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May 6th, 2010
10:36 AM ET

Video: U.S. govt. in bed with Big Oil?

Ed Lavandera | BIO
CNN Correspondent


Filed under: Ed Lavandera • Gulf Oil Spill
May 6th, 2010
10:33 AM ET
May 6th, 2010
10:00 AM ET

Flooding kills more than 20 in Tennessee

CNN Wire Staff

President Obama has declared 10 Tennessee counties disaster areas

President Obama has declared 10 Tennessee counties disaster areas

Houses lie vacant with their triangular rooftops peeking through brown, murky water. Abandoned cars dot impassable highways, while rotting furniture floats through city streets.

Nearly a week after record-setting rain swelled rivers to historic levels, much of Nashville remained flooded Thursday.

"Nashville has obviously been hard-hit, and it's a well-known city, but there are so many other counties in the state and areas ... that have been hit very hard as well," Tennessee Gov. Phil Bredesen said Thursday morning.

"A lot of people who didn't have flood insurance, because they never thought floodwaters would ever come anywhere near their home, are really looking at a total loss of their home," Bredesen said. "It's very tough on a lot of people right now."

Keep Reading...


Filed under: Weather
May 6th, 2010
09:33 AM ET

Dear President Obama #472: "Waiting for the next terror attempt"

Tom Foreman | BIO
AC360° Correspondent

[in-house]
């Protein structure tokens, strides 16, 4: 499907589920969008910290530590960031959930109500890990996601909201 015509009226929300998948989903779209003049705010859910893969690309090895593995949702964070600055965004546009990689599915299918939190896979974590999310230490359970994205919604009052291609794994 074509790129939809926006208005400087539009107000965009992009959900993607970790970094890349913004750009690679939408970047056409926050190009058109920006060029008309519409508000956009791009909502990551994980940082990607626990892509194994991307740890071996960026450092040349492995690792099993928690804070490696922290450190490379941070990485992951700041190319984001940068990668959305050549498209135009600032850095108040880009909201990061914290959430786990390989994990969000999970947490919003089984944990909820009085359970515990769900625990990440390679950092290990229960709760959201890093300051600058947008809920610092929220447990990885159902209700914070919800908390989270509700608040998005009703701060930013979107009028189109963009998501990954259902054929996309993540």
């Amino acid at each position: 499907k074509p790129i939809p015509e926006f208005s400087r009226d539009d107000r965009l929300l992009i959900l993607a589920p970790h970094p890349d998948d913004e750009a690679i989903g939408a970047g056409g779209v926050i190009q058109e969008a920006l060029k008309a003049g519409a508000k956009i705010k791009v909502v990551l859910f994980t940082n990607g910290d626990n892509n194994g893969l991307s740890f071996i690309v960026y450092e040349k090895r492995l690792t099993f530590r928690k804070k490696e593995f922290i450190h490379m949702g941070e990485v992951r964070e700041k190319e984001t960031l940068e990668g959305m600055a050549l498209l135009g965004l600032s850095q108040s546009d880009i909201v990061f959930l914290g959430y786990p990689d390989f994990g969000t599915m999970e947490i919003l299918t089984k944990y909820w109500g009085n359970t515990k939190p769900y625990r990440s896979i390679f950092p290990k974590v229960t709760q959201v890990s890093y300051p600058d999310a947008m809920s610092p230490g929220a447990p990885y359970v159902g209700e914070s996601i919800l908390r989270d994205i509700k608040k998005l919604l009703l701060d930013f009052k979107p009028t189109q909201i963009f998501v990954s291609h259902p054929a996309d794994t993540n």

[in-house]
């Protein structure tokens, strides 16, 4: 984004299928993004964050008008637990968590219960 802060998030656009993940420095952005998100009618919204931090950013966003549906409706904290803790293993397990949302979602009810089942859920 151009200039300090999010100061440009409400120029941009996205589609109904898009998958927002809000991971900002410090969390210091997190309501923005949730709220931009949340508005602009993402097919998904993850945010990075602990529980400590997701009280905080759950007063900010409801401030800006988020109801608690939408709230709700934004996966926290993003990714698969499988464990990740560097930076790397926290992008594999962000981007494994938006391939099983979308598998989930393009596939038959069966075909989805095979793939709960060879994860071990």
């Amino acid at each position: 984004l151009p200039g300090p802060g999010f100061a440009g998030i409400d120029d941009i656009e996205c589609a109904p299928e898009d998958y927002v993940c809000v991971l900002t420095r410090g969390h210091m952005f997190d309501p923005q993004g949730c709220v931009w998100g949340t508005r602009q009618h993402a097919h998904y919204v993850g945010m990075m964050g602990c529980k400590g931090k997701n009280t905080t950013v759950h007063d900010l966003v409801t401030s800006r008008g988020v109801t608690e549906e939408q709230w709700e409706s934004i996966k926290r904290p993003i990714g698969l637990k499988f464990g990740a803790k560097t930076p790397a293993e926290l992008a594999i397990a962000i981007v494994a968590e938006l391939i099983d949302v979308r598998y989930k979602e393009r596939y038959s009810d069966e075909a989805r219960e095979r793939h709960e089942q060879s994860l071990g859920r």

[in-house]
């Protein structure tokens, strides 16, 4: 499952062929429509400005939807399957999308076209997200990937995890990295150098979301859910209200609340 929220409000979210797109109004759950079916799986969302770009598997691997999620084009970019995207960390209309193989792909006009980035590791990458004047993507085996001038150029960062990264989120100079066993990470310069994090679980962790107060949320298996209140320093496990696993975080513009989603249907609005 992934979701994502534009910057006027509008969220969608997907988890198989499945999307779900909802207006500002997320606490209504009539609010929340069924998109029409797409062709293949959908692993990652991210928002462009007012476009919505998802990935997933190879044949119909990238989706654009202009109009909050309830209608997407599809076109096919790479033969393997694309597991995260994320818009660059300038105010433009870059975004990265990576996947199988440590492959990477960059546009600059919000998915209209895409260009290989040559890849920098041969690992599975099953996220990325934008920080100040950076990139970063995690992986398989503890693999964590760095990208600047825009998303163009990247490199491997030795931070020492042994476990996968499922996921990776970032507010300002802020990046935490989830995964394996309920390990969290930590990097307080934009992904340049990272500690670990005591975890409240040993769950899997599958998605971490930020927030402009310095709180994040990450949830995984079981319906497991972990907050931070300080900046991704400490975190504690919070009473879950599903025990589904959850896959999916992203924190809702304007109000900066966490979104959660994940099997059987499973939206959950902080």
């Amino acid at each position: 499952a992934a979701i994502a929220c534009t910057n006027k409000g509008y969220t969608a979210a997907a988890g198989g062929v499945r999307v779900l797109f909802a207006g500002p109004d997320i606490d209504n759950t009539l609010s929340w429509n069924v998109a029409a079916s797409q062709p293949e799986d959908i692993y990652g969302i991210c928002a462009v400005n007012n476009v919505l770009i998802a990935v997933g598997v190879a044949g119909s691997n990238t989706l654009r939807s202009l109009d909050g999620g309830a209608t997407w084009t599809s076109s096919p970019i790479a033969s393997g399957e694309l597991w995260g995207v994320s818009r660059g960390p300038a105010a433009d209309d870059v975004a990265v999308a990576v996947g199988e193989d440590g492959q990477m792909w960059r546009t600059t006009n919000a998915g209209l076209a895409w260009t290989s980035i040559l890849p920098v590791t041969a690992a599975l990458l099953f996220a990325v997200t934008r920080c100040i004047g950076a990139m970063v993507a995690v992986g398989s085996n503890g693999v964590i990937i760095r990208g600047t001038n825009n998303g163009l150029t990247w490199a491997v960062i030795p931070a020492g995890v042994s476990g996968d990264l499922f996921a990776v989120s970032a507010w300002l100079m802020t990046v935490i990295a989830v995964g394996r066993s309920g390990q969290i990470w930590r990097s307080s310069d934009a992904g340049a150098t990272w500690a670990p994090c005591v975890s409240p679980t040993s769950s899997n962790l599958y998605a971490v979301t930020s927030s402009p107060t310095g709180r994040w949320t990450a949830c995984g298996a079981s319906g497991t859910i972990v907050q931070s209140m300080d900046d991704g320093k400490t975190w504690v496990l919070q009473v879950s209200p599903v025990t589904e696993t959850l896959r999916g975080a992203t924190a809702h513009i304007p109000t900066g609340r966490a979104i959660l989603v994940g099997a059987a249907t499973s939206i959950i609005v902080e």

Reporter's Note: Federal authorities moved quickly and successfully to nab the Times Square attempted bombing suspect, which is certainly a good sign for citizens concerned about homeland security. And that’s the subject of my daily letter to the White House.

Faisal Shahzad, 30, was arrested Monday night as he prepared to fly to Dubai and then on to Pakistan, officials said.

Faisal Shahzad, 30, was arrested Monday night as he prepared to fly to Dubai and then on to Pakistan, officials said.

Dear Mr. President,

The quick capture of that fellow who allegedly tried to blow up his SUV in Times Square is encouraging. Well, who am I telling? I’m sure it was welcome news for you in more ways than one. I heard someone on the radio say something like, “I don’t think a modern American presidency can survive a terror attack. If a terrorist successfully strikes the nation, the sitting president will have no chance of re-election.”

Still, I’m not sure I buy that, and I know it’s not fair.

The reason I don’t buy it is that after 9/11 the country rallied quick and hard around President Bush. His approval ratings went through the roof. That was partially just survival instinct. We know that it’s not good to show divisions or weaknesses in our ranks while under assault. So, far from cratering his presidency, those terror attacks gave him such broad support for a period of time that he could pretty much take the nation any direction he wanted with little complaint.

But back to that guy on the radio; why do I think he was describing a political consequence that would be unfair? Because like I said a couple of letters back, some day, some way, someone is going to hit us again. Write it on the wall and never scrub it off. No matter how much we talk up cooperation and world peace, given enough time every country ends up taking a punch or two, or three, or more from someone who does not like it. And these days, terror attacks are one of the more popular ways of delivering those punches.